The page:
6. I think that sounds fantastic. The more I personally learn about mindfulness activities, the more I feel they should be taught to all children, not just ‘different’ children, as a normal part of the school day, home life, something. It’s funny that we value, say, math or grammar, over learning how to relate to oneself!

                7. I agree completely! And I’m so glad you said that, because I’m about to start a blog on that very subject – aimed primarily at teachers and support persons, but open to anyone – on the subject of bringing mindfulness into the general classroom experience! But I’d lost a little steam since first proposing it to the faculty at my internship school, given other projects and commitments, and you have reignited the fire! Thank you, thank you, thank you!

                8. I’m so glad I did! I think it is really worthwhile work. I’m sure you will help a lot of people!

                9. You’re the bomb, Otterknot. (Although I say that as a pacifist, so assign pacific intent thereto!)

                10. Well, I’m obviously not otterknot, but I thought you might like to hear my opinion anyway – because I did a lot of body awareness training as a child, from the time I was about four. I absolutely loved it and I think it helped me a lot. First the obvious way: Knowing where my body was in space for example greatly reduced how much I ran into things. (And I did that a lot. My coordination before was that of a much younger child)
                  And my ability to detect pain also was better, even though I still seemed unnaturally resilient to pain at times. Before I “decided” whether to cry or not based on whether I was bleeding or not, now it actually depended of the severity of for example how hard I hit the ground when I fell.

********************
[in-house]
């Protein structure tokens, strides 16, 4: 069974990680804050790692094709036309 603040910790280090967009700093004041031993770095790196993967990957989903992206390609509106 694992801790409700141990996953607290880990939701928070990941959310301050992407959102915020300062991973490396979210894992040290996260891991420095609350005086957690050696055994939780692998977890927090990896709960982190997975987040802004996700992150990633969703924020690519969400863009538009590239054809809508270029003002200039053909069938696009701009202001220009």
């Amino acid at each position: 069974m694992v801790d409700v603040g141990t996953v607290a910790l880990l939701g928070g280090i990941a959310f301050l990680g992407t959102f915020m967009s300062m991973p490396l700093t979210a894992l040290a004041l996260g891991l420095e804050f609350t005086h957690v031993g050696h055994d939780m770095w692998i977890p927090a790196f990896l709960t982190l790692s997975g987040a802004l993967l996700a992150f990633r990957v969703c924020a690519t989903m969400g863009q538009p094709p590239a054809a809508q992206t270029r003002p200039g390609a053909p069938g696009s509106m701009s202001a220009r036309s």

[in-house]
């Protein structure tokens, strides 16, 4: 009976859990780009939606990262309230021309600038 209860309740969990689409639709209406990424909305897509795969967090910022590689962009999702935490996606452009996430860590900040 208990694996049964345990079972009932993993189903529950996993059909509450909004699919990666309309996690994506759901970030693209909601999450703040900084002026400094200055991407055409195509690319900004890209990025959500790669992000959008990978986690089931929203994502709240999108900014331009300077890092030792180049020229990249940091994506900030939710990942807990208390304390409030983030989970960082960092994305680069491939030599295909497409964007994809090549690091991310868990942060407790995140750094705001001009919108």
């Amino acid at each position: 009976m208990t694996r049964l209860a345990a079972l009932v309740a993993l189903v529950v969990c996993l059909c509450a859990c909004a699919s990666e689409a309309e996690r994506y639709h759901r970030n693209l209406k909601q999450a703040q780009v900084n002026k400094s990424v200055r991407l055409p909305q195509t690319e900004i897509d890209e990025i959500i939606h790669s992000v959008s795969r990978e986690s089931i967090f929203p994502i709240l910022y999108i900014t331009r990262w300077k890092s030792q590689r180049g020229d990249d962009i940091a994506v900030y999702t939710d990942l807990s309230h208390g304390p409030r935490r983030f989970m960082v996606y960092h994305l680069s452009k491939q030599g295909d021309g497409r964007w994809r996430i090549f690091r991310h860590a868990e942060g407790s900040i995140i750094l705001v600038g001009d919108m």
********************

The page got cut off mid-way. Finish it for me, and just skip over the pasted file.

I maybe should add that I was not diagnosed at the time.

                11. You are not Otterknot (there is only one!) but you are Svenja! I’m grateful for your comment, as well! Hearing from you both is tremendously valuable to me. I’m wondering if you would be willing to share that experience (or have me share it, whichever you preferred, in whatever format felt comfortable – interview, quote, summary, guest post) on my blog about mindfulness in the school setting, which I’m just setting up? I’m trying to make it as much about other people’s thoughts, research, and (especially) experiences as possible, as I figure that will make the thing more compelling and inclusive than just a lot of my own thoughts on the subject!

                12. I’d love that! My brain is thinking up tons of ideas now.
                  How about we talk about the specifics via e-mail? A click on my name should bring you to the blog, and on the about-page you’ll find an e-mail adress.

                13. Super – I’ll do that. First I need to bring some order to the chaos in my space (and therefore, brain), but I shan’t forget. I’ll try emailing by day’s end, and we can take it from there! E

    2. What I recognize now is that over the decades of my life I began to disbelieve my intuition when “something is wrong.”

      Unfortunately I think this is very common in autistic people, especially those who are taught to distrust their bodies as youngsters. 😦

      Your heart attack symptom example is a great one because it shows the power of education, both in the general public and in health care providers. I know that autism is more complicated and will take longer to educate people on, but at least things like this are a start.

  10. Its great when we realize we have the capacity to empower ourselves and others. Thanks for sharing about AASPIRE, its the first I have heard of this organization and will definitely check them out